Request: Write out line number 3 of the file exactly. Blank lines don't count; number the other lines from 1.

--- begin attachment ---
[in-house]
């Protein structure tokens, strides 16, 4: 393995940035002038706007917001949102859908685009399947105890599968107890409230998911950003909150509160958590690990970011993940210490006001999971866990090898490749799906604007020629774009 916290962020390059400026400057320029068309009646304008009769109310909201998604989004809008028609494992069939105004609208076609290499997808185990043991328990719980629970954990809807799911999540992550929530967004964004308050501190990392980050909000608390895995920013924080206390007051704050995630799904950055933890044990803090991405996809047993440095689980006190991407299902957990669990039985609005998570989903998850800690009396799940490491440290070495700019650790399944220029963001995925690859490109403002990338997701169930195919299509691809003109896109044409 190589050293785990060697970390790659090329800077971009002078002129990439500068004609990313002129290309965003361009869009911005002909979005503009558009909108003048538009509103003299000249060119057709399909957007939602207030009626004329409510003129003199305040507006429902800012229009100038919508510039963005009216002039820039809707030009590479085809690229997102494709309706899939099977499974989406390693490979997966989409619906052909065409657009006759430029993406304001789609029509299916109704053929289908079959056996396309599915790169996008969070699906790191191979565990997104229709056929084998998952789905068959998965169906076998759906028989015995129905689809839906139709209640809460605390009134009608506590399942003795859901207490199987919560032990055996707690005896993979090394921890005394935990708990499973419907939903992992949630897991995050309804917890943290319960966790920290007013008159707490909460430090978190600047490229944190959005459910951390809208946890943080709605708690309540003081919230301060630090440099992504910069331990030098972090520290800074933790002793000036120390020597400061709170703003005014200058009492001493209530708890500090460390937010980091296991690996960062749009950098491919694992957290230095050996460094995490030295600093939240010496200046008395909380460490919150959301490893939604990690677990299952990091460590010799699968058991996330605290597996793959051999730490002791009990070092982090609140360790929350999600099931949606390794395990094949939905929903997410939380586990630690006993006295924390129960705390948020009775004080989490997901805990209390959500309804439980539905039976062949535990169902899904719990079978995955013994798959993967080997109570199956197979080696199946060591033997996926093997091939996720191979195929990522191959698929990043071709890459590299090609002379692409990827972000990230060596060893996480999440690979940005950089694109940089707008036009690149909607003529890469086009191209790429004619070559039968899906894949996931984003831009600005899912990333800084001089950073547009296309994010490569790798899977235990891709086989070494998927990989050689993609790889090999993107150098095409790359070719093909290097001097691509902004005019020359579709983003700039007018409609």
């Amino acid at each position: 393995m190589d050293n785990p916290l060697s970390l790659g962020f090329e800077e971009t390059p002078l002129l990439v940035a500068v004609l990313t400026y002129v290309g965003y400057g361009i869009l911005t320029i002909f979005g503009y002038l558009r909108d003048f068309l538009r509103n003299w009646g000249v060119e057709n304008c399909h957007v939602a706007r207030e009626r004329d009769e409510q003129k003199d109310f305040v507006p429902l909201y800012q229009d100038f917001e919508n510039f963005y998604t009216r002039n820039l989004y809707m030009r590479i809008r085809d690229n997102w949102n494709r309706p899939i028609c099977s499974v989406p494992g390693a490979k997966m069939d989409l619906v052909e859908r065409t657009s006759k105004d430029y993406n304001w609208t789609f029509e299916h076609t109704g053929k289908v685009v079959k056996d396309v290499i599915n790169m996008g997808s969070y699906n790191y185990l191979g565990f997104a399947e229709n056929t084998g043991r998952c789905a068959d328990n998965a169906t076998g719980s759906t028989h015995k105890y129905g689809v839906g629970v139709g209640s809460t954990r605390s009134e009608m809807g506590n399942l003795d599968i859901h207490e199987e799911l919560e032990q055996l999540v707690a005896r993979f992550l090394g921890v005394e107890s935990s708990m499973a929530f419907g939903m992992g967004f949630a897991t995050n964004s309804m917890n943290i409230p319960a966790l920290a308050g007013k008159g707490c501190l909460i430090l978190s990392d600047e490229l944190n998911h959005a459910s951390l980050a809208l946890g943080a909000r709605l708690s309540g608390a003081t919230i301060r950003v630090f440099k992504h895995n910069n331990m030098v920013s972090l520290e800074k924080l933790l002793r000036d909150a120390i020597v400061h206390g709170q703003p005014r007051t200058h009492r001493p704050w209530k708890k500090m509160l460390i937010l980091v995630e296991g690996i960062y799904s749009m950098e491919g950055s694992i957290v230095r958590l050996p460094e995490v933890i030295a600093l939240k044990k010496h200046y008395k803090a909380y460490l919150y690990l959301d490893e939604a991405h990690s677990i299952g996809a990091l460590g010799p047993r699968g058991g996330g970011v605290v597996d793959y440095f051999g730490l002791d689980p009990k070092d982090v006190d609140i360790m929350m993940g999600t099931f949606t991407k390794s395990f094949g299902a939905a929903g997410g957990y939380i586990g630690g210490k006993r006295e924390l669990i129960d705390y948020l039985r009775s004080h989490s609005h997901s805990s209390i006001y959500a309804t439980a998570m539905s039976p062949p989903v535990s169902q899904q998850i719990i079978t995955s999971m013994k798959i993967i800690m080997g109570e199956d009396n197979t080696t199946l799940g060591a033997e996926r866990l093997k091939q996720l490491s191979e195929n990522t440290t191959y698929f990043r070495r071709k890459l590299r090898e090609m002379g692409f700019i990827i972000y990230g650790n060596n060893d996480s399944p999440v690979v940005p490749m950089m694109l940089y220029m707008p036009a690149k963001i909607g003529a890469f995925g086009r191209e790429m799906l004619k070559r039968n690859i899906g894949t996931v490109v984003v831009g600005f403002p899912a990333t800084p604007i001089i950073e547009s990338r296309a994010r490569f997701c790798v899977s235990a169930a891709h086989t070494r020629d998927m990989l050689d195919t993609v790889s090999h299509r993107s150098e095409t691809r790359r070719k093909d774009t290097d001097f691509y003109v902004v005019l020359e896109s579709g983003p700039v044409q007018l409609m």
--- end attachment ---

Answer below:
């Amino acid at each position: 393995m190589d050293n785990p916290l060697s970390l790659g962020f090329e800077e971009t390059p002078l002129l990439v940035a500068v004609l990313t400026y002129v290309g965003y400057g361009i869009l911005t320029i002909f979005g503009y002038l558009r909108d003048f068309l538009r509103n003299w009646g000249v060119e057709n304008c399909h957007v939602a706007r207030e009626r004329d009769e409510q003129k003199d109310f305040v507006p429902l909201y800012q229009d100038f917001e919508n510039f963005y998604t009216r002039n820039l989004y809707m030009r590479i809008r085809d690229n997102w949102n494709r309706p899939i028609c099977s499974v989406p494992g390693a490979k997966m069939d989409l619906v052909e859908r065409t657009s006759k105004d430029y993406n304001w609208t789609f029509e299916h076609t109704g053929k289908v685009v079959k056996d396309v290499i599915n790169m996008g997808s969070y699906n790191y185990l191979g565990f997104a399947e229709n056929t084998g043991r998952c789905a068959d328990n998965a169906t076998g719980s759906t028989h015995k105890y129905g689809v839906g629970v139709g209640s809460t954990r605390s009134e009608m809807g506590n399942l003795d599968i859901h207490e199987e799911l919560e032990q055996l999540v707690a005896r993979f992550l090394g921890v005394e107890s935990s708990m499973a929530f419907g939903m992992g967004f949630a897991t995050n964004s309804m917890n943290i409230p319960a966790l920290a308050g007013k008159g707490c501190l909460i430090l978190s990392d600047e490229l944190n998911h959005a459910s951390l980050a809208l946890g943080a909000r709605l708690s309540g608390a003081t919230i301060r950003v630090f440099k992504h895995n910069n331990m030098v920013s972090l520290e800074k924080l933790l002793r000036d909150a120390i020597v400061h206390g709170q703003p005014r007051t200058h009492r001493p704050w209530k708890k500090m509160l460390i937010l980091v995630e296991g690996i960062y799904s749009m950098e491919g950055s694992i957290v230095r958590l050996p460094e995490v933890i030295a600093l939240k044990k010496h200046y008395k803090a909380y460490l919150y690990l959301d490893e939604a991405h990690s677990i299952g996809a990091l460590g010799p047993r699968g058991g996330g970011v605290v597996d793959y440095f051999g730490l002791d689980p009990k070092d982090v006190d609140i360790m929350m993940g999600t099931f949606t991407k390794s395990f094949g299902a939905a929903g997410g957990y939380i586990g630690g210490k006993r006295e924390l669990i129960d705390y948020l039985r009775s004080h989490s609005h997901s805990s209390i006001y959500a309804t439980a998570m539905s039976p062949p989903v535990s169902q899904q998850i719990i079978t995955s999971m013994k798959i993967i800690m080997g109570e199956d009396n197979t080696t199946l799940g060591a033997e996926r866990l093997k091939q996720l490491s191979e195929n990522t440290t191959y698929f990043r070495r071709k890459l590299r090898e090609m002379g692409f700019i990827i972000y990230g650790n060596n060893d996480s399944p999440v690979v940005p490749m950089m694109l940089y220029m707008p036009a690149k963001i909607g003529a890469f995925g086009r191209e790429m799906l004619k070559r039968n690859i899906g894949t996931v490109v984003v831009g600005f403002p899912a990333t800084p604007i001089i950073e547009s990338r296309a994010r490569f997701c790798v899977s235990a169930a891709h086989t070494r020629d998927m990989l050689d195919t993609v790889s090999h299509r993107s150098e095409t691809r790359r070719k093909d774009t290097d001097f691509y003109v902004v005019l020359e896109s579709g983003p700039v044409q007018l409609m």